Mescal Trail #517 may be the least-known trail on Mingus Mountain, but it’s worth the trek because of the moderate workout, the flowers and the views. With usually very few people on it, this could also be a great choice for those who like a little solitude.
About half the trail is exposed to sun, so during these hot days you either want to go down early in the day or in the evening.
This 6.3-mile trail is rated moderate as it climbs from 6,200 to 7,000 feet. It tops out at the rest-stop picnic area at the top of Mingus, and this is a great place for lunch, a snack or just time to enjoy the cool air. There are ramadas with benches and restrooms here. Wild turkeys have come right up to me during my stops here. Elk, deer and bear are also nearby.
Larkspur, blue flax, Indian paintbrush and mariposa lilies are among the flowers you’ll find on Mingus. Ponderosa pine, Douglas fir and maple provide the hiker with shade in many spots along the Mescal Trail. Views of Sedona and the mountains are plentiful.
While Mescal Trail does have some scree on it, most of it is easy walking. Sedona resident Mark Purcell recently led this hike for the North Mountain Visitors Center hiking club.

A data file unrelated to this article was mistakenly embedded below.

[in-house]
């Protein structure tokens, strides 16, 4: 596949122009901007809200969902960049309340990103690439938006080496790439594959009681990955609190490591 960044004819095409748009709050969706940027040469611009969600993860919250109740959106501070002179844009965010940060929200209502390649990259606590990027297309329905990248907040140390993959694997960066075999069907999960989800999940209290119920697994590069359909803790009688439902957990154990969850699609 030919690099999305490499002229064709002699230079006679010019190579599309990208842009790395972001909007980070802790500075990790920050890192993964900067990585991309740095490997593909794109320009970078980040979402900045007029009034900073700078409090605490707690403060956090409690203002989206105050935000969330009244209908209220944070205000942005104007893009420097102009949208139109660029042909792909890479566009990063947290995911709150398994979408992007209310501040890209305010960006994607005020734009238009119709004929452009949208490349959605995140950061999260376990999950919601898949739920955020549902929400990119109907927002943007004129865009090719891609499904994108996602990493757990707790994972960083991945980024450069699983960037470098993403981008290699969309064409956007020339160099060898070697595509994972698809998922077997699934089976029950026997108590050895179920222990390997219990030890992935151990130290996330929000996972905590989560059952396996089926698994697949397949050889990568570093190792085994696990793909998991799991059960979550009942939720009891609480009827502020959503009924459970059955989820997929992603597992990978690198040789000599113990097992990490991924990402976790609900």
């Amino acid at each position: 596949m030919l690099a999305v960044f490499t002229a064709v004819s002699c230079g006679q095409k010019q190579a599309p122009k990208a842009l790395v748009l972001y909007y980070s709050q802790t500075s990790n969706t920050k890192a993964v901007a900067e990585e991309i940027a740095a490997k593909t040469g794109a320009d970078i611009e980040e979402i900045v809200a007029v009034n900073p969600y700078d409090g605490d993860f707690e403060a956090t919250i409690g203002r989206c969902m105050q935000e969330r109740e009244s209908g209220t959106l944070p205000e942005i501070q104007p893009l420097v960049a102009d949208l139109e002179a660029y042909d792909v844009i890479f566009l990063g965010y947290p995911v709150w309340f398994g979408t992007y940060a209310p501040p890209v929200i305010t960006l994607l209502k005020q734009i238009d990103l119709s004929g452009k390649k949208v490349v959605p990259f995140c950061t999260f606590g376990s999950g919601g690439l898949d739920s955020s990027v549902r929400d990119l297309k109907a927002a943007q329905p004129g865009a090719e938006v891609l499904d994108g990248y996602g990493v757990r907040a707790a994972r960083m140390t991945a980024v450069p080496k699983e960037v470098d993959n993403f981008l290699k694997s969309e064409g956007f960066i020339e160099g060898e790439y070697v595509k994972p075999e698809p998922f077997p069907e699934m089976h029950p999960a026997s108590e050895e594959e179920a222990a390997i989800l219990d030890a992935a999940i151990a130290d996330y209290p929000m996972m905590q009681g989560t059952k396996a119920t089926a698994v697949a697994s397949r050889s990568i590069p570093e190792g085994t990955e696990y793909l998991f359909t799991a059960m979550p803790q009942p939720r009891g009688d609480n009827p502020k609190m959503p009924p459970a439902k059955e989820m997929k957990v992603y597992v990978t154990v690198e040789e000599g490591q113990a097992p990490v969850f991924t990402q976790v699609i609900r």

Mescal Trail has some history to it. The bottom half follows the route of an old wagon road into Jerome, and some old rock walls are left from this historical use of Mescal Gulch.
On the final leg out of the hike we passed a cross on a spot that could be a grave, but there is no historical account of anyone being buried here that I’ve been able to find. Mescal Trail also puts you close to Jerome and its restaurants.
Directions: From Fain Road turn onto 89A and go 12 miles to the summit rest area, then another 2.8 miles to the parking area on the left near the Prescott National Forest sign. The trailhead itself is at the far end of the guardrail on the other side of the highway.
Stan Bindell is always looking for a good hike. If you have one, contact him at thebluesmagician@gmail. com